“We’ve helped Alumni transition into a different role, either with the same client or with another client, and always backfilling the original role. Nobody has to lose out.”
Five-figure training bonds are problematic enough, to begin with. Let alone holding people on the hook for training that isn’t worth the money.
All our trainers at mthree Academy have at least a decade of relevant experience, whether in industry or education. You’ll never find someone who’s only recently been trained at our Academy becoming an instructor themselves.
We encourage our candidates to be “geo-flexible” for the sake of finding the opportunity they’ve been searching for – but we never impose it.
We always check that a candidate in our talent pool is comfortable with the location of the role before we put them forward to the client. If they’re not, we don’t wash our hands of them, we continue to offer them other options.
Many of our trainees are hired for a specific role in a specific place. In those cases, we have the conversation with them upfront.
If we tell a trainee that their role is with a Fortune 500 client, we mean it.
It’s not fair to lure candidates in with that promise when you really mean you’ll place them with a low-cost IT integrator that the Fortune 500 client uses as a subcontractor. That tactic might work to get people through the door, but ultimately it leads to disappointment, disillusionment, and a high churn rate.
Every company promises a “competitive salary”. And we admit, it’s a difficult one.
We strive to align our salaries to the conditions in the local market, keeping them under constant review. The starting salary for an Alumni role may not always top the charts compared to similar jobs, but it builds up quickly over time.
Our employment contracts include performance-linked pay rises every 6 months throughout the Alumni’s time onsite. We participate in appraisals along with their line manager, as well as checking in with them regularly to ensure we’re doing all we can to support their progress.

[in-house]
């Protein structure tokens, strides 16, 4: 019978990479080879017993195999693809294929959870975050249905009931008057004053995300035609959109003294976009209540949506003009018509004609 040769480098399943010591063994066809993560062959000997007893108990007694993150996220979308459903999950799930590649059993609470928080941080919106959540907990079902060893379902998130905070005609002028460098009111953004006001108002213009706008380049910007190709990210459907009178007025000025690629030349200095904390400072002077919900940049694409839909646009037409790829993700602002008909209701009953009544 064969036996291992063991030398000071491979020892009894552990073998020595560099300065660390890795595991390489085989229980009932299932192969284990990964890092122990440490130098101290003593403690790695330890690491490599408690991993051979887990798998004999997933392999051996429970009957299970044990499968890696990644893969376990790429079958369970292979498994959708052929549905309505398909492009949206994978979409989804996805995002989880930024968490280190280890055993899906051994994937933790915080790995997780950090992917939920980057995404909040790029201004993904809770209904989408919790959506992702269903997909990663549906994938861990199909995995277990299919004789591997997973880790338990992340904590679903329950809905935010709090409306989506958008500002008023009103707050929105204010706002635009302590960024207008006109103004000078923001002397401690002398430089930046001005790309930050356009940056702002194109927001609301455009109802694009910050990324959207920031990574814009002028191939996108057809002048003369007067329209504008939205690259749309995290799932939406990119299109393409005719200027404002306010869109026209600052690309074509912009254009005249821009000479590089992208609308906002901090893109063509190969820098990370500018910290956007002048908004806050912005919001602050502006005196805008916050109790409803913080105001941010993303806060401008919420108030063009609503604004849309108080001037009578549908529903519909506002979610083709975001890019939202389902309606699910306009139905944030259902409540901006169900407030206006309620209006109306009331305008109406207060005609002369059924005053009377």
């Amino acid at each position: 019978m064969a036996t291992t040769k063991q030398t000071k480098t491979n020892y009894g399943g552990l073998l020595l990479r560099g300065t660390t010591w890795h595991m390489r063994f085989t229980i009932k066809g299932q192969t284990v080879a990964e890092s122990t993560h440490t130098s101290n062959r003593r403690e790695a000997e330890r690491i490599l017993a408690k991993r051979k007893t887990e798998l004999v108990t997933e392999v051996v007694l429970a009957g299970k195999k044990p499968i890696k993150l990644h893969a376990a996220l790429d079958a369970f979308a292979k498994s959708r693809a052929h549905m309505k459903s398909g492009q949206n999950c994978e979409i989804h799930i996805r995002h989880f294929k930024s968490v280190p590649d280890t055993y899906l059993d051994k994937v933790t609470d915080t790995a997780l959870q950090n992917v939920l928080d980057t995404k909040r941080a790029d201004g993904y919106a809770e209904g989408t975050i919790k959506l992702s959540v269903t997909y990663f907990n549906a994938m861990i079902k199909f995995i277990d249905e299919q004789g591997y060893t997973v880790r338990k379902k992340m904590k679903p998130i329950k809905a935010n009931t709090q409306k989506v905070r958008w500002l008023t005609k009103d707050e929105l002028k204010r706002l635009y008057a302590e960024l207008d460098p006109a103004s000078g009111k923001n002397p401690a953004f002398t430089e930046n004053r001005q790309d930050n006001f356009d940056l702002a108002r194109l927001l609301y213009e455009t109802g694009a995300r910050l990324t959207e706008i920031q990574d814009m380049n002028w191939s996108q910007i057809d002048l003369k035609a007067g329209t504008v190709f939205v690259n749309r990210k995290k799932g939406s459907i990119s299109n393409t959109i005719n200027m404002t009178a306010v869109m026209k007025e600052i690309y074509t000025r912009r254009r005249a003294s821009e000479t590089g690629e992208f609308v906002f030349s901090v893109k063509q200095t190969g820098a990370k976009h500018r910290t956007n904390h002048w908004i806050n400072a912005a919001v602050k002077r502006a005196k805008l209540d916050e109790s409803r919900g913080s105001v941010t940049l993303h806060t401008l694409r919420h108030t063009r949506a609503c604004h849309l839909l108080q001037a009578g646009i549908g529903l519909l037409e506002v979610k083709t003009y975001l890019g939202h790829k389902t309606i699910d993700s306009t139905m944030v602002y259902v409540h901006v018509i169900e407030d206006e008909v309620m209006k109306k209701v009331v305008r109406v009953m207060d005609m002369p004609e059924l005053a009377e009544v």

More than 95% of Alumni achieve their pay rises as expected. And if they don’t, we give them another three months to turn things around and then get the pay rise.
We do this because we feel it’s a fair way to recognise the commitment on both sides to launching a young person’s career – without any nasty catches.
As a training partner that doesn’t charge upfront fees, it’s true that we’d rather not lose a graduate we’ve poured a lot of TLC into. Who would?
Nevertheless, our Alumni are free to go and work for any other company on the street, as long as they’re not a direct competitor of mthree or our clients.
Our employment contracts include a non-compete clause. It’s a standard restrictive covenant like you’d expect to find in many other jobs. It’s not there to “punish” the Alumni by blocking their access to similar roles elsewhere.
Are we perfect? No. We’re always looking for ways to improve what we do. For one, we learned a lot from the mistake we made in last year’s initiative to provide free, fully remote training during coronavirus. We hold up our hands that the execution wasn’t our finest hour.
But we’ve never believed in forcing a square peg into a round hole, or trying to recoup our costs by charging young people an eye-watering sum if a job happens not to work out. We choose to prevent this proactively – through effective matchmaking, fair contracts and quality training – rather than retrospectively.
This approach not only works, it scales. In 2020 mthree joined Wiley, a leader in research, publishing and education for over 200 years. It has proven to be the perfect match given both of the companies long time values that have focused on the experience and outcome for the learner. We’re looking forward to helping more organizations across the globe future-proof their workforce through emerging talent training.
Interested in our Alumni solution, or want to find out more about how we do business at mthree? We’d love to hear from you. Email us at firstname.lastname@example.org.